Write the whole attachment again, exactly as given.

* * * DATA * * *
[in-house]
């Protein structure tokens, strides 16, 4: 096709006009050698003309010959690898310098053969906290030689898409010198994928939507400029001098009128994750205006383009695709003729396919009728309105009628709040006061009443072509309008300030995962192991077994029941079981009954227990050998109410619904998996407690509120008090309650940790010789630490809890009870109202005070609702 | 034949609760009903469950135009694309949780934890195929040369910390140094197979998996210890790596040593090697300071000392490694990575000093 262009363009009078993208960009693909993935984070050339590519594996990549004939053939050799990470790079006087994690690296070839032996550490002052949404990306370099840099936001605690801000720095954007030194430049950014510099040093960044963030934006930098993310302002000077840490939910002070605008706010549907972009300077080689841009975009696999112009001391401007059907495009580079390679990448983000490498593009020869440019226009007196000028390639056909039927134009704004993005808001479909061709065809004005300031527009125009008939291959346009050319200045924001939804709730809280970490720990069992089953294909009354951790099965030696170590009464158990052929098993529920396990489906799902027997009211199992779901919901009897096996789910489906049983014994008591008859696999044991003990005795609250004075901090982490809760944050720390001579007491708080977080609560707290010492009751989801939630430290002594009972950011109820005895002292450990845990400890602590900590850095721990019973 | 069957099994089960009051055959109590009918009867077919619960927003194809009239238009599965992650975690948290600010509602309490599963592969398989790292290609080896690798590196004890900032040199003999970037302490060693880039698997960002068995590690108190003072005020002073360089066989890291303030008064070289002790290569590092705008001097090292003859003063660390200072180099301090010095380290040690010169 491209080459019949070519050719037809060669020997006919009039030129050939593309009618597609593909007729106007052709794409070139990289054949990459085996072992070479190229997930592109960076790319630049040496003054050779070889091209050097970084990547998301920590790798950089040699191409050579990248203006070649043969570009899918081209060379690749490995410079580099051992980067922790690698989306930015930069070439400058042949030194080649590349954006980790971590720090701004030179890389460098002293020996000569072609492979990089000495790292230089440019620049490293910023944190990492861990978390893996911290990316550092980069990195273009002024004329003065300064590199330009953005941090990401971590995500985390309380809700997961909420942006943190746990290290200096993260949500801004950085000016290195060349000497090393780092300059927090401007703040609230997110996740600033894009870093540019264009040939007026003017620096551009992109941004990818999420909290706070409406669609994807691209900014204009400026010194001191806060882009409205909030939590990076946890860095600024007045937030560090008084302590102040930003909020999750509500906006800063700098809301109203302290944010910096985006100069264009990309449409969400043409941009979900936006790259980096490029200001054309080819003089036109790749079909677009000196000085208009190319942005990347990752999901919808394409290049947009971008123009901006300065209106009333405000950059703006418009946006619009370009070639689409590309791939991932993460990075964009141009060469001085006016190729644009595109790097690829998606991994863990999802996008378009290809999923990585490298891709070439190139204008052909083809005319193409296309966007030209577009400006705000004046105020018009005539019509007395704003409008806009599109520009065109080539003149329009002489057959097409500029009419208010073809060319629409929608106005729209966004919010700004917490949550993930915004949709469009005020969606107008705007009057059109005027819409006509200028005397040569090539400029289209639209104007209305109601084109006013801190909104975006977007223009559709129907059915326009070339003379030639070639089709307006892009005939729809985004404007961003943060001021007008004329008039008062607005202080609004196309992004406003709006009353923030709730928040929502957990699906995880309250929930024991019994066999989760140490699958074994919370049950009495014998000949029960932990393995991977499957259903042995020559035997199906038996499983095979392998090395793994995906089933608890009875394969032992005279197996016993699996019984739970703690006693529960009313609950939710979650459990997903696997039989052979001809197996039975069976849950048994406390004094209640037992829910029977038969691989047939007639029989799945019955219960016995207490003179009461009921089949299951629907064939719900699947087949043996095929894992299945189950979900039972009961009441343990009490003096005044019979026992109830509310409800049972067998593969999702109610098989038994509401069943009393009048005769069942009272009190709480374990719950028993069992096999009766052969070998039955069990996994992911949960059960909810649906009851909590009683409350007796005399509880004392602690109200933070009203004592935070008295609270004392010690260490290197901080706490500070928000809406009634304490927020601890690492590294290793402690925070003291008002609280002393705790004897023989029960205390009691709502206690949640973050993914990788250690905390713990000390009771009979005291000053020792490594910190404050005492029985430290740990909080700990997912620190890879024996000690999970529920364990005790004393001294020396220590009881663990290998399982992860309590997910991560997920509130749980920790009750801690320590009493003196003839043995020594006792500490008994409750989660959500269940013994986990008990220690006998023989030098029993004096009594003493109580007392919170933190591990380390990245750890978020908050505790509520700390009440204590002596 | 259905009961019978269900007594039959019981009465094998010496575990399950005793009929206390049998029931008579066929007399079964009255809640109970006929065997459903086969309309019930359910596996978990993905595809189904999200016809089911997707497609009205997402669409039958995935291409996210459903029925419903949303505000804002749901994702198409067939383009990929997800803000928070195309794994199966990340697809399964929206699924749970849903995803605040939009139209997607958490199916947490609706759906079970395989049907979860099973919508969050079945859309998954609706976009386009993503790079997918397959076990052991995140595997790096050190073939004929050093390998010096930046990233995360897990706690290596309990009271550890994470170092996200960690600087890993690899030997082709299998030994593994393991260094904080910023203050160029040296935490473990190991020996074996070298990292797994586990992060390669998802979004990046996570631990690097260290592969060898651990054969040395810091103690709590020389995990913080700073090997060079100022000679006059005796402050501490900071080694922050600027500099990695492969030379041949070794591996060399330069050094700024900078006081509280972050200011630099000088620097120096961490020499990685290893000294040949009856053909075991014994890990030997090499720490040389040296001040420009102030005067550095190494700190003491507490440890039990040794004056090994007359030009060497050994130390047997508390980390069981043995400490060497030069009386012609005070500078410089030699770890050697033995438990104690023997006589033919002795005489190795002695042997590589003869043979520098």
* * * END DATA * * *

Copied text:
[in-house]
């Protein structure tokens, strides 16, 4: 096709006009050698003309010959690898310098053969906290030689898409010198994928939507400029001098009128994750205006383009695709003729396919009728309105009628709040006061009443072509309008300030995962192991077994029941079981009954227990050998109410619904998996407690509120008090309650940790010789630490809890009870109202005070609702 | 034949609760009903469950135009694309949780934890195929040369910390140094197979998996210890790596040593090697300071000392490694990575000093 262009363009009078993208960009693909993935984070050339590519594996990549004939053939050799990470790079006087994690690296070839032996550490002052949404990306370099840099936001605690801000720095954007030194430049950014510099040093960044963030934006930098993310302002000077840490939910002070605008706010549907972009300077080689841009975009696999112009001391401007059907495009580079390679990448983000490498593009020869440019226009007196000028390639056909039927134009704004993005808001479909061709065809004005300031527009125009008939291959346009050319200045924001939804709730809280970490720990069992089953294909009354951790099965030696170590009464158990052929098993529920396990489906799902027997009211199992779901919901009897096996789910489906049983014994008591008859696999044991003990005795609250004075901090982490809760944050720390001579007491708080977080609560707290010492009751989801939630430290002594009972950011109820005895002292450990845990400890602590900590850095721990019973 | 069957099994089960009051055959109590009918009867077919619960927003194809009239238009599965992650975690948290600010509602309490599963592969398989790292290609080896690798590196004890900032040199003999970037302490060693880039698997960002068995590690108190003072005020002073360089066989890291303030008064070289002790290569590092705008001097090292003859003063660390200072180099301090010095380290040690010169 491209080459019949070519050719037809060669020997006919009039030129050939593309009618597609593909007729106007052709794409070139990289054949990459085996072992070479190229997930592109960076790319630049040496003054050779070889091209050097970084990547998301920590790798950089040699191409050579990248203006070649043969570009899918081209060379690749490995410079580099051992980067922790690698989306930015930069070439400058042949030194080649590349954006980790971590720090701004030179890389460098002293020996000569072609492979990089000495790292230089440019620049490293910023944190990492861990978390893996911290990316550092980069990195273009002024004329003065300064590199330009953005941090990401971590995500985390309380809700997961909420942006943190746990290290200096993260949500801004950085000016290195060349000497090393780092300059927090401007703040609230997110996740600033894009870093540019264009040939007026003017620096551009992109941004990818999420909290706070409406669609994807691209900014204009400026010194001191806060882009409205909030939590990076946890860095600024007045937030560090008084302590102040930003909020999750509500906006800063700098809301109203302290944010910096985006100069264009990309449409969400043409941009979900936006790259980096490029200001054309080819003089036109790749079909677009000196000085208009190319942005990347990752999901919808394409290049947009971008123009901006300065209106009333405000950059703006418009946006619009370009070639689409590309791939991932993460990075964009141009060469001085006016190729644009595109790097690829998606991994863990999802996008378009290809999923990585490298891709070439190139204008052909083809005319193409296309966007030209577009400006705000004046105020018009005539019509007395704003409008806009599109520009065109080539003149329009002489057959097409500029009419208010073809060319629409929608106005729209966004919010700004917490949550993930915004949709469009005020969606107008705007009057059109005027819409006509200028005397040569090539400029289209639209104007209305109601084109006013801190909104975006977007223009559709129907059915326009070339003379030639070639089709307006892009005939729809985004404007961003943060001021007008004329008039008062607005202080609004196309992004406003709006009353923030709730928040929502957990699906995880309250929930024991019994066999989760140490699958074994919370049950009495014998000949029960932990393995991977499957259903042995020559035997199906038996499983095979392998090395793994995906089933608890009875394969032992005279197996016993699996019984739970703690006693529960009313609950939710979650459990997903696997039989052979001809197996039975069976849950048994406390004094209640037992829910029977038969691989047939007639029989799945019955219960016995207490003179009461009921089949299951629907064939719900699947087949043996095929894992299945189950979900039972009961009441343990009490003096005044019979026992109830509310409800049972067998593969999702109610098989038994509401069943009393009048005769069942009272009190709480374990719950028993069992096999009766052969070998039955069990996994992911949960059960909810649906009851909590009683409350007796005399509880004392602690109200933070009203004592935070008295609270004392010690260490290197901080706490500070928000809406009634304490927020601890690492590294290793402690925070003291008002609280002393705790004897023989029960205390009691709502206690949640973050993914990788250690905390713990000390009771009979005291000053020792490594910190404050005492029985430290740990909080700990997912620190890879024996000690999970529920364990005790004393001294020396220590009881663990290998399982992860309590997910991560997920509130749980920790009750801690320590009493003196003839043995020594006792500490008994409750989660959500269940013994986990008990220690006998023989030098029993004096009594003493109580007392919170933190591990380390990245750890978020908050505790509520700390009440204590002596 | 259905009961019978269900007594039959019981009465094998010496575990399950005793009929206390049998029931008579066929007399079964009255809640109970006929065997459903086969309309019930359910596996978990993905595809189904999200016809089911997707497609009205997402669409039958995935291409996210459903029925419903949303505000804002749901994702198409067939383009990929997800803000928070195309794994199966990340697809399964929206699924749970849903995803605040939009139209997607958490199916947490609706759906079970395989049907979860099973919508969050079945859309998954609706976009386009993503790079997918397959076990052991995140595997790096050190073939004929050093390998010096930046990233995360897990706690290596309990009271550890994470170092996200960690600087890993690899030997082709299998030994593994393991260094904080910023203050160029040296935490473990190991020996074996070298990292797994586990992060390669998802979004990046996570631990690097260290592969060898651990054969040395810091103690709590020389995990913080700073090997060079100022000679006059005796402050501490900071080694922050600027500099990695492969030379041949070794591996060399330069050094700024900078006081509280972050200011630099000088620097120096961490020499990685290893000294040949009856053909075991014994890990030997090499720490040389040296001040420009102030005067550095190494700190003491507490440890039990040794004056090994007359030009060497050994130390047997508390980390069981043995400490060497030069009386012609005070500078410089030699770890050697033995438990104690023997006589033919002795005489190795002695042997590589003869043979520098």